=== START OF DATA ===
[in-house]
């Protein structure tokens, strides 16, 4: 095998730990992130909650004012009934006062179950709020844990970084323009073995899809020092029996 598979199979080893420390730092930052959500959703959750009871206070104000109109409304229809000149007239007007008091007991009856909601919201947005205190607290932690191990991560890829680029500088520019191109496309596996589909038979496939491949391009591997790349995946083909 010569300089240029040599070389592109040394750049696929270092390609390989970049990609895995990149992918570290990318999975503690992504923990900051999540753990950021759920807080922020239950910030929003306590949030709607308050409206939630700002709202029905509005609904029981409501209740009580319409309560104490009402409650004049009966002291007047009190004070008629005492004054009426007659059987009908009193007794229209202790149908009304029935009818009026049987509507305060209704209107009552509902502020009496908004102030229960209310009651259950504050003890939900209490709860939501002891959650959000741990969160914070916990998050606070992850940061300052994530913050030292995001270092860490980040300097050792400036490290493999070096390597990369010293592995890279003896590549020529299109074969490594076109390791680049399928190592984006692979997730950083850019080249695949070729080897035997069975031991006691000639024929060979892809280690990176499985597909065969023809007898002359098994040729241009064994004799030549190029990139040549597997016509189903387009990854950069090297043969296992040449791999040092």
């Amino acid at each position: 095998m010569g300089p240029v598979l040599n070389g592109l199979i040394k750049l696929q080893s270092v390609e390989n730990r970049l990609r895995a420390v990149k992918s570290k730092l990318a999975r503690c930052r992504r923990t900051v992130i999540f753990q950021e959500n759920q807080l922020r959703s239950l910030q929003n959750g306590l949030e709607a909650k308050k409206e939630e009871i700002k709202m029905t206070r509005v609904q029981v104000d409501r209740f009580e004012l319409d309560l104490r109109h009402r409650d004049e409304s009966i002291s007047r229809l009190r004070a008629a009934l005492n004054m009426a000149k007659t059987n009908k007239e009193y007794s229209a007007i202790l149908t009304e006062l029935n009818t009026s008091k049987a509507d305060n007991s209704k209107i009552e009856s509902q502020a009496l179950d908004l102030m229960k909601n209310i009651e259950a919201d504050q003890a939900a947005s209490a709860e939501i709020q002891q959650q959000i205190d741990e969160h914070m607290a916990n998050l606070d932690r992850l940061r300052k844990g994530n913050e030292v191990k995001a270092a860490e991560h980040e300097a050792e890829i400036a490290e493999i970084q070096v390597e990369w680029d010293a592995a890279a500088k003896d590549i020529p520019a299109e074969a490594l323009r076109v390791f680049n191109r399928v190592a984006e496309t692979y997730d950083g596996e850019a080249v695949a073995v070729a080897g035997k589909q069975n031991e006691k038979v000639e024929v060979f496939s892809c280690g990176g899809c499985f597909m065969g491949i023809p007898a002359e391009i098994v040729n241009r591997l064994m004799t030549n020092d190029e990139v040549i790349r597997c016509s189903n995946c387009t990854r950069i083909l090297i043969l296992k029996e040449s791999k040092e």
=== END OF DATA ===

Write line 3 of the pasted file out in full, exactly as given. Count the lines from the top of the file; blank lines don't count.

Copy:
């Amino acid at each position: 095998m010569g300089p240029v598979l040599n070389g592109l199979i040394k750049l696929q080893s270092v390609e390989n730990r970049l990609r895995a420390v990149k992918s570290k730092l990318a999975r503690c930052r992504r923990t900051v992130i999540f753990q950021e959500n759920q807080l922020r959703s239950l910030q929003n959750g306590l949030e709607a909650k308050k409206e939630e009871i700002k709202m029905t206070r509005v609904q029981v104000d409501r209740f009580e004012l319409d309560l104490r109109h009402r409650d004049e409304s009966i002291s007047r229809l009190r004070a008629a009934l005492n004054m009426a000149k007659t059987n009908k007239e009193y007794s229209a007007i202790l149908t009304e006062l029935n009818t009026s008091k049987a509507d305060n007991s209704k209107i009552e009856s509902q502020a009496l179950d908004l102030m229960k909601n209310i009651e259950a919201d504050q003890a939900a947005s209490a709860e939501i709020q002891q959650q959000i205190d741990e969160h914070m607290a916990n998050l606070d932690r992850l940061r300052k844990g994530n913050e030292v191990k995001a270092a860490e991560h980040e300097a050792e890829i400036a490290e493999i970084q070096v390597e990369w680029d010293a592995a890279a500088k003896d590549i020529p520019a299109e074969a490594l323009r076109v390791f680049n191109r399928v190592a984006e496309t692979y997730d950083g596996e850019a080249v695949a073995v070729a080897g035997k589909q069975n031991e006691k038979v000639e024929v060979f496939s892809c280690g990176g899809c499985f597909m065969g491949i023809p007898a002359e391009i098994v040729n241009r591997l064994m004799t030549n020092d190029e990139v040549i790349r597997c016509s189903n995946c387009t990854r950069i083909l090297i043969l296992k029996e040449s791999k040092e």